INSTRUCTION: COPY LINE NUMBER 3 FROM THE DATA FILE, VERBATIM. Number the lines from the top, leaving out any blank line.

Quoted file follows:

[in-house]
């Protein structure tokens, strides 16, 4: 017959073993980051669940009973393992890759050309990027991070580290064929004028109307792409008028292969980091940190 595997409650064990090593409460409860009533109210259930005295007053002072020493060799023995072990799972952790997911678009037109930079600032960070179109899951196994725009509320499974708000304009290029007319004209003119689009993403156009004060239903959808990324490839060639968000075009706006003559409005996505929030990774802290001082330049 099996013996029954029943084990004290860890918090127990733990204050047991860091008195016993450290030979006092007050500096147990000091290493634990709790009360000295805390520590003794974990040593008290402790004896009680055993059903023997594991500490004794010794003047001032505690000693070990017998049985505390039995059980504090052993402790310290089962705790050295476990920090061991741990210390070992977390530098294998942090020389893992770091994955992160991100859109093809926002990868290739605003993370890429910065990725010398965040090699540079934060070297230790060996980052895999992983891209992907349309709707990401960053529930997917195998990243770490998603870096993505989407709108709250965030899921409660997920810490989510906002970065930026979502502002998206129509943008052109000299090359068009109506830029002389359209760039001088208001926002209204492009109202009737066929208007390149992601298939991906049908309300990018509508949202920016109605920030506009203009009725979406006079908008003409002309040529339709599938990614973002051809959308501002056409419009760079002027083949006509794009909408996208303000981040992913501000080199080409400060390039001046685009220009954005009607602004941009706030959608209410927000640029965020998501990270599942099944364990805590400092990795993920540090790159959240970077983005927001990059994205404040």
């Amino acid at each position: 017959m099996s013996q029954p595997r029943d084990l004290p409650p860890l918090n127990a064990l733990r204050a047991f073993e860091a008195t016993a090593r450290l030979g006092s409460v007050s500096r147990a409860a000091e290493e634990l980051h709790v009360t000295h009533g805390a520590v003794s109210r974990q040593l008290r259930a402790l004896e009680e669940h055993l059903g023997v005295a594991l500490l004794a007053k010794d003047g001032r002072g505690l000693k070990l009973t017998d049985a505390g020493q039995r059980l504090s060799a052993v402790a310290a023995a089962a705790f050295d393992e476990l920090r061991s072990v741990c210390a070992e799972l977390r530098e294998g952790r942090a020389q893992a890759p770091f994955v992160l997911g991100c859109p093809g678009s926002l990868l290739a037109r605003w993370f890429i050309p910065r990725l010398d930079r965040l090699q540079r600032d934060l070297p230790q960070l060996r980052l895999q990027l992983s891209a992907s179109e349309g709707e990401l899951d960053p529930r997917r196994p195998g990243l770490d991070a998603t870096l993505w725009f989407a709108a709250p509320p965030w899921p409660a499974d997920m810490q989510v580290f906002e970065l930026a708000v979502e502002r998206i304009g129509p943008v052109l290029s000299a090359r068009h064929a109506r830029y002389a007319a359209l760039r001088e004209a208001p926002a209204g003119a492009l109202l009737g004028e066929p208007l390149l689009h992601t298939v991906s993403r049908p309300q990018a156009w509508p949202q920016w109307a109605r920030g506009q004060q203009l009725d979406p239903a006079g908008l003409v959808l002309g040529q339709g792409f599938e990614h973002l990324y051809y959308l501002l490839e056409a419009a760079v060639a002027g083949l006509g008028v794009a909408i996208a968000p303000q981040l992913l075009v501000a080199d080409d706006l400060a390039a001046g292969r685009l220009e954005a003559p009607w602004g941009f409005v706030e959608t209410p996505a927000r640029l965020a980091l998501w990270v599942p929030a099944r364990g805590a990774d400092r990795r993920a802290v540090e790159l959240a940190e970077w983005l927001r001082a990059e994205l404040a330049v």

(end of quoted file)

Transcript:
């Amino acid at each position: 017959m099996s013996q029954p595997r029943d084990l004290p409650p860890l918090n127990a064990l733990r204050a047991f073993e860091a008195t016993a090593r450290l030979g006092s409460v007050s500096r147990a409860a000091e290493e634990l980051h709790v009360t000295h009533g805390a520590v003794s109210r974990q040593l008290r259930a402790l004896e009680e669940h055993l059903g023997v005295a594991l500490l004794a007053k010794d003047g001032r002072g505690l000693k070990l009973t017998d049985a505390g020493q039995r059980l504090s060799a052993v402790a310290a023995a089962a705790f050295d393992e476990l920090r061991s072990v741990c210390a070992e799972l977390r530098e294998g952790r942090a020389q893992a890759p770091f994955v992160l997911g991100c859109p093809g678009s926002l990868l290739a037109r605003w993370f890429i050309p910065r990725l010398d930079r965040l090699q540079r600032d934060l070297p230790q960070l060996r980052l895999q990027l992983s891209a992907s179109e349309g709707e990401l899951d960053p529930r997917r196994p195998g990243l770490d991070a998603t870096l993505w725009f989407a709108a709250p509320p965030w899921p409660a499974d997920m810490q989510v580290f906002e970065l930026a708000v979502e502002r998206i304009g129509p943008v052109l290029s000299a090359r068009h064929a109506r830029y002389a007319a359209l760039r001088e004209a208001p926002a209204g003119a492009l109202l009737g004028e066929p208007l390149l689009h992601t298939v991906s993403r049908p309300q990018a156009w509508p949202q920016w109307a109605r920030g506009q004060q203009l009725d979406p239903a006079g908008l003409v959808l002309g040529q339709g792409f599938e990614h973002l990324y051809y959308l501002l490839e056409a419009a760079v060639a002027g083949l006509g008028v794009a909408i996208a968000p303000q981040l992913l075009v501000a080199d080409d706006l400060a390039a001046g292969r685009l220009e954005a003559p009607w602004g941009f409005v706030e959608t209410p996505a927000r640029l965020a980091l998501w990270v599942p929030a099944r364990g805590a990774d400092r990795r993920a802290v540090e790159l959240a940190e970077w983005l927001r001082a990059e994205l404040a330049v």